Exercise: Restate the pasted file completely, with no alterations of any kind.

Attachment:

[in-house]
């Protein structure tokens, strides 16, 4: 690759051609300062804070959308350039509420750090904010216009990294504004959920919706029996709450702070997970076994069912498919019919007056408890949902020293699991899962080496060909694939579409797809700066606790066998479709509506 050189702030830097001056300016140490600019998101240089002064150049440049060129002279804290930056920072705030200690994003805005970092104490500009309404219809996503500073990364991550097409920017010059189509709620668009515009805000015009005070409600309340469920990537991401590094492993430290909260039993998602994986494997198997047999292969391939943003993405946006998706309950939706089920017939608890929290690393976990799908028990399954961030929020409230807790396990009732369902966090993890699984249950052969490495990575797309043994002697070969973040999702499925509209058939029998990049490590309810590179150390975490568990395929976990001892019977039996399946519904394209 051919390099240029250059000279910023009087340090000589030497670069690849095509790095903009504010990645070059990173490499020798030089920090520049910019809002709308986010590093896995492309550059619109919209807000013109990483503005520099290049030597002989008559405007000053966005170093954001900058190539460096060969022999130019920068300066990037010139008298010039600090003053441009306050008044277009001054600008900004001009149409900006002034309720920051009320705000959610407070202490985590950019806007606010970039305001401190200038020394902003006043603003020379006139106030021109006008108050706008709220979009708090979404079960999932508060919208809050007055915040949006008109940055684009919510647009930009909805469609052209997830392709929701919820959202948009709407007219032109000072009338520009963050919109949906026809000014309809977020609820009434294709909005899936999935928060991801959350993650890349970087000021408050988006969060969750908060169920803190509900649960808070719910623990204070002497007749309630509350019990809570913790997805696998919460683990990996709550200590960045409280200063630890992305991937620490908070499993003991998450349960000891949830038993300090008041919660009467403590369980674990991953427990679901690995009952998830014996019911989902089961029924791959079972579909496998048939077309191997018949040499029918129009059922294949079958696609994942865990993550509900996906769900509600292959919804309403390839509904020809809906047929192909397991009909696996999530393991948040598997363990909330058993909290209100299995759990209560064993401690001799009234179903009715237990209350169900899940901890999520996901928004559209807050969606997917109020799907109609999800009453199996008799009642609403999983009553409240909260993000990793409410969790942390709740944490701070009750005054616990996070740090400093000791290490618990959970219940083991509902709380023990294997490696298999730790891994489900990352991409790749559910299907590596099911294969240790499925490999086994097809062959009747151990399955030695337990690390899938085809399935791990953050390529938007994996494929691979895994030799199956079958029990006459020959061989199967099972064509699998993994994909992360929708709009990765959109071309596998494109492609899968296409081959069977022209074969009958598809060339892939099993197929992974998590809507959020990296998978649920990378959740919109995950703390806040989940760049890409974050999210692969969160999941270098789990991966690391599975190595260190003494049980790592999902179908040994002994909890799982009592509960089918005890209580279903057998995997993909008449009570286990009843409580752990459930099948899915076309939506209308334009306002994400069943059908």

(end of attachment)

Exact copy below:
[in-house]
């Protein structure tokens, strides 16, 4: 690759051609300062804070959308350039509420750090904010216009990294504004959920919706029996709450702070997970076994069912498919019919007056408890949902020293699991899962080496060909694939579409797809700066606790066998479709509506 050189702030830097001056300016140490600019998101240089002064150049440049060129002279804290930056920072705030200690994003805005970092104490500009309404219809996503500073990364991550097409920017010059189509709620668009515009805000015009005070409600309340469920990537991401590094492993430290909260039993998602994986494997198997047999292969391939943003993405946006998706309950939706089920017939608890929290690393976990799908028990399954961030929020409230807790396990009732369902966090993890699984249950052969490495990575797309043994002697070969973040999702499925509209058939029998990049490590309810590179150390975490568990395929976990001892019977039996399946519904394209 051919390099240029250059000279910023009087340090000589030497670069690849095509790095903009504010990645070059990173490499020798030089920090520049910019809002709308986010590093896995492309550059619109919209807000013109990483503005520099290049030597002989008559405007000053966005170093954001900058190539460096060969022999130019920068300066990037010139008298010039600090003053441009306050008044277009001054600008900004001009149409900006002034309720920051009320705000959610407070202490985590950019806007606010970039305001401190200038020394902003006043603003020379006139106030021109006008108050706008709220979009708090979404079960999932508060919208809050007055915040949006008109940055684009919510647009930009909805469609052209997830392709929701919820959202948009709407007219032109000072009338520009963050919109949906026809000014309809977020609820009434294709909005899936999935928060991801959350993650890349970087000021408050988006969060969750908060169920803190509900649960808070719910623990204070002497007749309630509350019990809570913790997805696998919460683990990996709550200590960045409280200063630890992305991937620490908070499993003991998450349960000891949830038993300090008041919660009467403590369980674990991953427990679901690995009952998830014996019911989902089961029924791959079972579909496998048939077309191997018949040499029918129009059922294949079958696609994942865990993550509900996906769900509600292959919804309403390839509904020809809906047929192909397991009909696996999530393991948040598997363990909330058993909290209100299995759990209560064993401690001799009234179903009715237990209350169900899940901890999520996901928004559209807050969606997917109020799907109609999800009453199996008799009642609403999983009553409240909260993000990793409410969790942390709740944490701070009750005054616990996070740090400093000791290490618990959970219940083991509902709380023990294997490696298999730790891994489900990352991409790749559910299907590596099911294969240790499925490999086994097809062959009747151990399955030695337990690390899938085809399935791990953050390529938007994996494929691979895994030799199956079958029990006459020959061989199967099972064509699998993994994909992360929708709009990765959109071309596998494109492609899968296409081959069977022209074969009958598809060339892939099993197929992974998590809507959020990296998978649920990378959740919109995950703390806040989940760049890409974050999210692969969160999941270098789990991966690391599975190595260190003494049980790592999902179908040994002994909890799982009592509960089918005890209580279903057998995997993909008449009570286990009843409580752990459930099948899915076309939506209308334009306002994400069943059908």